Training and prevention workshops in emotional and sexual health
Description of Program
What is the intervention/program/project?
The program offers workshops in emotional and sexual health. The workshops consist of two 1.5 hour sessions. The content focuses on emotional health and aims to inform people at risk of the modes of transmission and how to avoid transmission. The workshops are customized according to the clients and the space. Nonetheless, the basics are similar because the risks are the same for all.
Trainings are offered to social service providers, key stakeholders and professionals according to their specific needs. Trainings are facilitated using an interactive voting system with electronic hand-held devises connected to a Powerpoint presentation. The system generates questionnaires during the meetings, facilitates the pre and post-evaluations, ensures that everyone is listening and aids in the task of data collection.
The program also includes an informal component. The program staff travel to locations where vulnerable women and men who have sex with men frequently go (eg. Parks, cafes, truck stops or to peoples’ private homes) to offer information on emotional and sexual health. The organization is based in Trois-Rivières, but the program is delivered across the Mauricie area. Staff travel to specific locations throughout the region upon request. When no case or request is made from a specific area, the program attempts to visit in order to establish a presence.
The program operates online, on Facebook and on the organization’s website. Staff is also available by phone.
What is the goal/objective of the intervention/program/project?
- Ensure that people are able to understand the risk factors for HIV and other STIs.
- Provide education for people on HIV and related risk factors.
- Equip people so that they can practice healthy behaviours.
- Develop specialized training sessions for service provision professionals.
Why was the intervention/program/project originally developed?
This organization was initially founded to address misconceptions surrounding HIV. The same misconceptions continue to exist today. HIV has evolved to such an extent that an update is necessary, as is a need to address other STIs. All is constantly changing, and there is more and more disinformation.
How was the intervention/program/project originally developed?
The program was developed based on literature, documentation and published materials. Over time, the program evolved to take literature from the field of training into account. Evaluations of sessions allowed the programs to adapt according to the needs of clients. The program is adjusted as necessary when literature and materials change, and after trainings are held. The program is also informed by the work of a regional sexologist and risk management literature.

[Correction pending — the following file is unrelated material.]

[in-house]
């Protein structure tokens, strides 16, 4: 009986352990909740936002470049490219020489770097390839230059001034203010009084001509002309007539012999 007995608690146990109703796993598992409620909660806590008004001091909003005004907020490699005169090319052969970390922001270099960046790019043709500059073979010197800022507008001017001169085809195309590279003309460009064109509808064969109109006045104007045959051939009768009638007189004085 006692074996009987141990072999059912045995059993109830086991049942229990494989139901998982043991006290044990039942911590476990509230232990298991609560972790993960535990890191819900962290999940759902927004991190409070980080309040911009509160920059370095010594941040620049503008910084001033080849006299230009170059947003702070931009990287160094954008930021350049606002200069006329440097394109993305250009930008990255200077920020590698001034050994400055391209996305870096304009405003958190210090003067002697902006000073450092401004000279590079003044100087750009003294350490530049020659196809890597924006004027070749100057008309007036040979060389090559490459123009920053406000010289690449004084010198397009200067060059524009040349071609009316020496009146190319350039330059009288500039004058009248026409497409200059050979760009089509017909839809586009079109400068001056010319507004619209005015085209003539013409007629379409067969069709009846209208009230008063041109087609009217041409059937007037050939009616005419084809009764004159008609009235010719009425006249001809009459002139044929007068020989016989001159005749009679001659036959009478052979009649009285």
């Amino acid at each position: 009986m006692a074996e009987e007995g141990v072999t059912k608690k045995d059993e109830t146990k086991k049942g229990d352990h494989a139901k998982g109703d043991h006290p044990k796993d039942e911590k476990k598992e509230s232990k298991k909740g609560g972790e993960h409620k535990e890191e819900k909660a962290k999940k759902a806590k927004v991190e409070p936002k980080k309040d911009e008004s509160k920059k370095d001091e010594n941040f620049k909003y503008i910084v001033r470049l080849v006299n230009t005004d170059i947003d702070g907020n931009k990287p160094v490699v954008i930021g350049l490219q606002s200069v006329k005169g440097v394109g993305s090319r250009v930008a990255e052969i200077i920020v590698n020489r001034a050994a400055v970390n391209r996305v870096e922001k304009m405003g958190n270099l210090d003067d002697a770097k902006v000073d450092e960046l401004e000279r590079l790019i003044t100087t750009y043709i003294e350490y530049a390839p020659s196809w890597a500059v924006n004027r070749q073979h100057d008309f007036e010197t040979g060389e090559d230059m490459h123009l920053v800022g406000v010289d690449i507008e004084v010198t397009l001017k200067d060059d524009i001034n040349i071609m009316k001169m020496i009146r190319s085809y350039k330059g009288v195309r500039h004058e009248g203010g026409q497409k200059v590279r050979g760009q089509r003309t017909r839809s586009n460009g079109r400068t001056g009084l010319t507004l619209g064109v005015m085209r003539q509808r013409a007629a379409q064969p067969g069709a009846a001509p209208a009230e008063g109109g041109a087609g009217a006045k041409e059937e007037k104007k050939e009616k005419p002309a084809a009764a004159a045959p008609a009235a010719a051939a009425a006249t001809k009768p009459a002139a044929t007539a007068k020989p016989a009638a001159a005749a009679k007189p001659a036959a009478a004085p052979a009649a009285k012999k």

- Cultural groups/communities of colour
- Incarcerated and/or remanded individuals
- Indigenous peoples
- People who use drugs
- Service providers
- Sexual minorities
Mauricie region, Quebec.
Project ResourcesResources and tools are available upon request and free (aside from postage fees).
Resources for Program
- Food and lodging costs for staff travel.
- 3.5 permanent positions.
- Vehicles for regional travel
- Technology (projectors, laptops, speakers, electronic handheld devices for trainings)
- Business cards
- Condom packages with information/resources/testing sites
DurationOngoing (Funding in two year cycles)
The organization evaluates the program each year and performs a standard provincial evaluation every two years.
- Pre and post-tests are distributed at every training/meeting to evaluate the information retained by each participant.
- Data collection on demographics (age, sex, etc.) is undertaken for each training and online interaction.
Process monitoring or evaluation
- An informal evaluation of each session is performed.
- Program evaluations are done annually and a PACS evaluation is done every 2 years.
Evaluation TermsOutcome evaluation, Output tracking, Process monitoring or evaluation
- Talking about emotional heath in the program opens doors with clients. As HIV is not always an easy discussion topic, sometimes we have to get there in another way. Speaking about general sexual health risk factors leads more people to understand HIV and other STIs.
- Pre and post-test data collection is very important. It allows the organization to have concrete data from clients, which helps evaluate training sessions.
- Reaching clients in rural areas that are very far from the organization’s base. Distances are long, and reaching out to clients is a challenge.
- Continuity is a challenge. The organization offers workshops over the course of two separate weeks, but training should be an ongoing process. The objective is to train peer mentors to bring continuity to the training.
- People are not always open to talking about HIV. It’s important to look for openings and go to as many places as possible to lead people to see the importance of discussing HIV.
- Reaching men who have sex with men and other sexual minorities is a challenge. There is no gay bar in the region, and often clients are not looking to meet with program staff.
- A lack of time and resources is an additional challenge. The time to organize meetings, the training process and travel in the region demand time and financial resources.